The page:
Written by James Killen

180It’s been almost a year since I pointed my wheels toward 225 and that little house on House Street for the house concert series that was/is Almost Austin. It’s a return of so many things that carry such good memories, Malcolm Holcomb, Charles Bryant, Kenny Pipes, and just the whole atmosphere that comes with an Almost Austin show and the fans that attend. Being a Friday, we skipped the pot luck dinner, but the tables were in the driveway and the conversation became lively as the group gathered and waited for the show to start.

When show-time finally arrived, Sammy Barker tweaked the sound while Charles Bryant took his seat and strapped on his banjo to treat us to a fast and fastidious banjo rendition of Townes’ “Lungs”. Charles was joined in short order by violinist, Tina Fuller for “Dust Bowl 1932”. The lovely Ms. Fuller remained on stage for the rest of the show shining new light on some of Charles’ best known songs like “21 Days”, “It’s About Love”, “Overnight Sensation”, “MRI Song”, and “Nursing Home” before closing his set with “Kill ‘Em All”. I understand that Charles and Tina will be performing several shows around town in the near future. Look him up and get on out there.

064Malcolm took the stage next, audaciously calling for a big glass of STFU, in typical Holcombe style as he kicked right into “Mountains of Home”. He sprung a new song on us early in the set, called “New Damnation Alley” warning of billionaire barbarians. He rolled through so many favorites, like “September”, “Down in the Woods”, “Who Carried You”, “Rocky Ground” and “Gone by the Old Sunrise”. There was a sense of sadness in the way he sang “Yours No More” about the change in attitude in this country toward immigrants and he closed out his first set with “100 Lies” from his debut album.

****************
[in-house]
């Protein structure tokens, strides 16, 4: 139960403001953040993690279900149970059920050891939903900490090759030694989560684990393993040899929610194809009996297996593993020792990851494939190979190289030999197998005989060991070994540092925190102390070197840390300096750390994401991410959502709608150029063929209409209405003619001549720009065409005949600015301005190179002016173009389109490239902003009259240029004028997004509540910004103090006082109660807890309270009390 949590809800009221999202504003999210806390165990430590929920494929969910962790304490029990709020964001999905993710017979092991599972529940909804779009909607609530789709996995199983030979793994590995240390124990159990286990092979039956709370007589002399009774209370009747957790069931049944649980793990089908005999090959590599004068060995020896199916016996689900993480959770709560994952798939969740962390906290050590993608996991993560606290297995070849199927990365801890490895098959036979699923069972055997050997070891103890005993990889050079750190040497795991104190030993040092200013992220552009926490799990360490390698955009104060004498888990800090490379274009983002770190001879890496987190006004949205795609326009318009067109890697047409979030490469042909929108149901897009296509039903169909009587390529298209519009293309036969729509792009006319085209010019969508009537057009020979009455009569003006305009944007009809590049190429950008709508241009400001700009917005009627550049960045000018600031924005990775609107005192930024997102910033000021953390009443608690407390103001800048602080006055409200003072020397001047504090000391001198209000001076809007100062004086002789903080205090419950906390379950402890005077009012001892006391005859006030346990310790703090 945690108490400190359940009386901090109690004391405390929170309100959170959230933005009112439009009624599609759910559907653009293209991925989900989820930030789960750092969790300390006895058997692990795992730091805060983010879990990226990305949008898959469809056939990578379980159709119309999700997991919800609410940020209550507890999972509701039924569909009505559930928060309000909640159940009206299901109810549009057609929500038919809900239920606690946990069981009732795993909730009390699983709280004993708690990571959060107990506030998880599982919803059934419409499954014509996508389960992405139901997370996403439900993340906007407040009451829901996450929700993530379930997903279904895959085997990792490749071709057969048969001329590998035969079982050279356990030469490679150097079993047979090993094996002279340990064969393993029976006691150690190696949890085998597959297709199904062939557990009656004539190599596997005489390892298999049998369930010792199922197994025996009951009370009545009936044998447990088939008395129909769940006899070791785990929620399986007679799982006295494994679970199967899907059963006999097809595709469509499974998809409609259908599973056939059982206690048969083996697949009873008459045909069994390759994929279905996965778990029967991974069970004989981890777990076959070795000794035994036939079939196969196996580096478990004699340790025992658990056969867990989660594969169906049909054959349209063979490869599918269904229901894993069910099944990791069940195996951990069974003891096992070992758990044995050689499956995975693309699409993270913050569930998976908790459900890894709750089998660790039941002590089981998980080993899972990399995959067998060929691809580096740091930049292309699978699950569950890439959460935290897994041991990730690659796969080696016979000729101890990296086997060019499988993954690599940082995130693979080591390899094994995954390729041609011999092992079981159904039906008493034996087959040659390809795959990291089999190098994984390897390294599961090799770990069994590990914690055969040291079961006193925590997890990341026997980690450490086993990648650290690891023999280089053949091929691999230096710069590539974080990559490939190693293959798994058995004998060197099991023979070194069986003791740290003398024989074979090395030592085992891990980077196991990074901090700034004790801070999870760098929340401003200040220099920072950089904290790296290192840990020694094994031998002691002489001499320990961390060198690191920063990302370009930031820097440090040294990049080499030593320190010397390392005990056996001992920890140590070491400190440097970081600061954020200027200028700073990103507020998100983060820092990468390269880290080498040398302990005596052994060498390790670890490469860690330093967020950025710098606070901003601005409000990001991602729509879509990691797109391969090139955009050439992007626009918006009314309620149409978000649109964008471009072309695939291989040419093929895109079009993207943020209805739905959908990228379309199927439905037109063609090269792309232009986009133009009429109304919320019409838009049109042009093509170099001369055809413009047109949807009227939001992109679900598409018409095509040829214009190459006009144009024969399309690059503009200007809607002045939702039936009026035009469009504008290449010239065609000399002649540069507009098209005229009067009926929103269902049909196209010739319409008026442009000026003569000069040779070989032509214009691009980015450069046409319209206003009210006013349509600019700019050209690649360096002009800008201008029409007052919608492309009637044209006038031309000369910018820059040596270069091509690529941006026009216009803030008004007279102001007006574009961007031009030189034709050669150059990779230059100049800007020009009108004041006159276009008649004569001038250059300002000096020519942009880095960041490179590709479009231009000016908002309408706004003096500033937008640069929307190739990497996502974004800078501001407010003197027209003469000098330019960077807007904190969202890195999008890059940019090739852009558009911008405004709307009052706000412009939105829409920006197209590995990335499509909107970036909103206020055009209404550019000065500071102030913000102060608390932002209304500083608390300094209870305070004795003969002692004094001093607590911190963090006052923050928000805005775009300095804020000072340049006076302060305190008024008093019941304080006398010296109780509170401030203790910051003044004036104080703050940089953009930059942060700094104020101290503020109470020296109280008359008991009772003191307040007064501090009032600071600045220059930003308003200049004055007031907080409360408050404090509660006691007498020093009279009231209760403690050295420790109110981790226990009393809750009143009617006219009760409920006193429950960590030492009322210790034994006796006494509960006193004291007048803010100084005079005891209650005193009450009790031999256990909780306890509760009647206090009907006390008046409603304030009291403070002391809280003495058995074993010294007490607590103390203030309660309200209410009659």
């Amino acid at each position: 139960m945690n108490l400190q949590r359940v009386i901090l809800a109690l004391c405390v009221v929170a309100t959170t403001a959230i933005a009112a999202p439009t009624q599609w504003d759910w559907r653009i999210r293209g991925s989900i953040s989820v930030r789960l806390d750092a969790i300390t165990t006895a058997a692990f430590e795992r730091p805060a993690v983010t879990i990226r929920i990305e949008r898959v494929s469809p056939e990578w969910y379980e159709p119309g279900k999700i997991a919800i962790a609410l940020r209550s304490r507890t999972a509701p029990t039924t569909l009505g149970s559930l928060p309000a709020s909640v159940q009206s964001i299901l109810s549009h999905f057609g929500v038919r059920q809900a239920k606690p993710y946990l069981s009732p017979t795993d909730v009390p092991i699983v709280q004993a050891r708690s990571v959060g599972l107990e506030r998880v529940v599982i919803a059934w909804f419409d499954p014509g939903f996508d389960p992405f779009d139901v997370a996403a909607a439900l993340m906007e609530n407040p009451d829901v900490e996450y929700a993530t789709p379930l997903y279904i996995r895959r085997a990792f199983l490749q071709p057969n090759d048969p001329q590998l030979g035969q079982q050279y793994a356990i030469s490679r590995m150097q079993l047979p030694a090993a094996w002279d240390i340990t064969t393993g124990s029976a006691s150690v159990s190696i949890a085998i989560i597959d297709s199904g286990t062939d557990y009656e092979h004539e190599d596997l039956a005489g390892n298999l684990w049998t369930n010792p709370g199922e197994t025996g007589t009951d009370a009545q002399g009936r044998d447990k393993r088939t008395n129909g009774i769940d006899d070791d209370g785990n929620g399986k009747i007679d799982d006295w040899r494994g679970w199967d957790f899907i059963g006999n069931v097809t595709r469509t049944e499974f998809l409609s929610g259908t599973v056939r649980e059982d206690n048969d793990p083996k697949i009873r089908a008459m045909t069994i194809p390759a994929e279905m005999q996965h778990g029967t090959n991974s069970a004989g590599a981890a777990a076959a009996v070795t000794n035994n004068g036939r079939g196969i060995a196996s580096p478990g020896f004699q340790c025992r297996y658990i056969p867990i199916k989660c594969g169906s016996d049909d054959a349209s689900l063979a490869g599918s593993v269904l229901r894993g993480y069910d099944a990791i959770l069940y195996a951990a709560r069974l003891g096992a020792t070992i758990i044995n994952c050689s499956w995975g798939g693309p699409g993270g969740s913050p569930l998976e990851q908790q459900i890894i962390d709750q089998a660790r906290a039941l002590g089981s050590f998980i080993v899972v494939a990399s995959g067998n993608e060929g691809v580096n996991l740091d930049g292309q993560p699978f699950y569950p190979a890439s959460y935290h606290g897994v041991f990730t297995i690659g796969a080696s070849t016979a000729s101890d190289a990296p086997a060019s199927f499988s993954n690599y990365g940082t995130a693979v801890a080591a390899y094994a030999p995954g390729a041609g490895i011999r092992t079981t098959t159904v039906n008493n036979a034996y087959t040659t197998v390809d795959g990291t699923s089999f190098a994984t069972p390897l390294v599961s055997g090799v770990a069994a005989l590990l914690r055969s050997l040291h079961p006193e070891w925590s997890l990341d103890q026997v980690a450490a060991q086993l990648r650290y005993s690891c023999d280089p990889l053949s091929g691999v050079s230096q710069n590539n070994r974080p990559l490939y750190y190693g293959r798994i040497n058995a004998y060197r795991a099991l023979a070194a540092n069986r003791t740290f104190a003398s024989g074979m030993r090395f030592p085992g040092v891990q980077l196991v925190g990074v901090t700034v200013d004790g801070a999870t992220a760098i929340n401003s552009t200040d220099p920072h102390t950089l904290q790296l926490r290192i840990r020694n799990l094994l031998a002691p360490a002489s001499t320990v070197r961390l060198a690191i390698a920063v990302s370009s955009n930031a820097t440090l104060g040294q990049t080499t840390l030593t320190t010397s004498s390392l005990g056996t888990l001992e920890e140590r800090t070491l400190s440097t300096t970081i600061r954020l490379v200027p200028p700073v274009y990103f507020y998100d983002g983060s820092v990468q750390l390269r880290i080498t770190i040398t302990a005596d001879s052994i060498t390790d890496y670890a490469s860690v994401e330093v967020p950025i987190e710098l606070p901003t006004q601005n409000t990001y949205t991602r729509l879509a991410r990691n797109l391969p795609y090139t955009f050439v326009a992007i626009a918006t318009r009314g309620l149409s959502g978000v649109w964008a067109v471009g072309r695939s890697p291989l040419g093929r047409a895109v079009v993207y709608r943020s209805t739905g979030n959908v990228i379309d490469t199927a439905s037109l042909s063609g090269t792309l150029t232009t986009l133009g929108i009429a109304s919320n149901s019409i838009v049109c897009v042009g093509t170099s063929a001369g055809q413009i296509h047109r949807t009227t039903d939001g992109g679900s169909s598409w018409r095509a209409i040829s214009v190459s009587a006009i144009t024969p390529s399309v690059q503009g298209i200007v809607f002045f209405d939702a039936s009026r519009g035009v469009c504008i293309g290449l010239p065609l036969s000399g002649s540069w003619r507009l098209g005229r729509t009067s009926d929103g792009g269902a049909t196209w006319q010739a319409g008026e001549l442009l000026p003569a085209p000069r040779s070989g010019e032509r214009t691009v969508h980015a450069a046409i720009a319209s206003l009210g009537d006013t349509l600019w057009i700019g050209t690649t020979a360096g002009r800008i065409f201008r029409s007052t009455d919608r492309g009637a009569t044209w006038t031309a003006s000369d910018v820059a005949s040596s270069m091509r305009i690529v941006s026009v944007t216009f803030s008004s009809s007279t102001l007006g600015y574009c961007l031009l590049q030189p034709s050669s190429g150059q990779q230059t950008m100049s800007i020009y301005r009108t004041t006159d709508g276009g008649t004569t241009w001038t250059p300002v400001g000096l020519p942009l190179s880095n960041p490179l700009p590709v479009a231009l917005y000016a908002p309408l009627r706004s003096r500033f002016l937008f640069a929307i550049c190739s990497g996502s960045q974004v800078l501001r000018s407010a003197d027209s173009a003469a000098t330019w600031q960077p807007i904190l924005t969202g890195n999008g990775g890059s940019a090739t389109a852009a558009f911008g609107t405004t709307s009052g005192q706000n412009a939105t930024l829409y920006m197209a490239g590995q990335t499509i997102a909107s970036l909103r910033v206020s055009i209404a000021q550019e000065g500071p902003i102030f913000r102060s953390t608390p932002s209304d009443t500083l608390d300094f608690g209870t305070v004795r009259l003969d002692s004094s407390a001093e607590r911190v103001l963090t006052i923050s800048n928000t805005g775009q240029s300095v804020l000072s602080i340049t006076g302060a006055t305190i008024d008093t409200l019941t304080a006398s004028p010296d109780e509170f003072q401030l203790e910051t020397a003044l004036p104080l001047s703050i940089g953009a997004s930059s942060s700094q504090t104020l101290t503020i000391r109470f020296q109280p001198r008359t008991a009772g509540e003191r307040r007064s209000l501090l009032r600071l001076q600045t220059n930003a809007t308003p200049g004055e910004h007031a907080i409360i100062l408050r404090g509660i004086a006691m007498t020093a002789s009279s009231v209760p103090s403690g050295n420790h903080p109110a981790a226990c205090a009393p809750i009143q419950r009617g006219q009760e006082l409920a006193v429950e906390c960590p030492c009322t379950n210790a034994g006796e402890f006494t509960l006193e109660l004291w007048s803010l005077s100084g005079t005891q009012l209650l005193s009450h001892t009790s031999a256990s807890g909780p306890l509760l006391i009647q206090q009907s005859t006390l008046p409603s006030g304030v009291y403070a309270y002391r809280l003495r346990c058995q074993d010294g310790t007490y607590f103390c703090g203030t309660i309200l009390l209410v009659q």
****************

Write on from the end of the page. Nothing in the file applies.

The audience was dismissed to go outside and “chain-smoke and touch each other”. After an abbreviated break we all took our seats again as the show restarted with “Going Home” as Mr. Holcombe called for bridges instead of walls. The show continued with his trademark combination strumming and fingerpicking style on “Down the River”, “To Get By”, “Words of December”, “In Your Mercy”, “Pretty Little Troubles” and “Far Cry From Here”.

100Malcolm left the stage, but returned for an encore of requests, starting with “I Never Heard You Knockin”, followed by “Good Old Days”, before ending with “Dressed in White”.

As he left the stage, I couldn’t help thinking that the audacious Malcolm Holcombe was less audacious and more bodacious for this rekindling of the Almost Austin flame. There is a special place in his heart for Kenny Pipes and the Pasadena crowd that gathers there. He said as much and although I’ve heard many artists make similar comments, none have done so with more sincerity. It was good to hear Mr. Pipes announcing the acts. It was good to see old friends from shows past. It was good just to sit in familiar seats again. Everything was right with the world for a while.

The evening was destined to continue with a jam session for all of the musicians in attendance for this show. I wished that I could have hung around for some of the great stuff that certainly followed but an early wake-up call was in my future for Saturday morning. It looks however as though Almost Austin is back as Kenny already has Brock Zeman and Blair Hogan, a very entertaining duo from Canada, scheduled for February 10th. If you can see your way clear, it’ll be another great show over on House Street.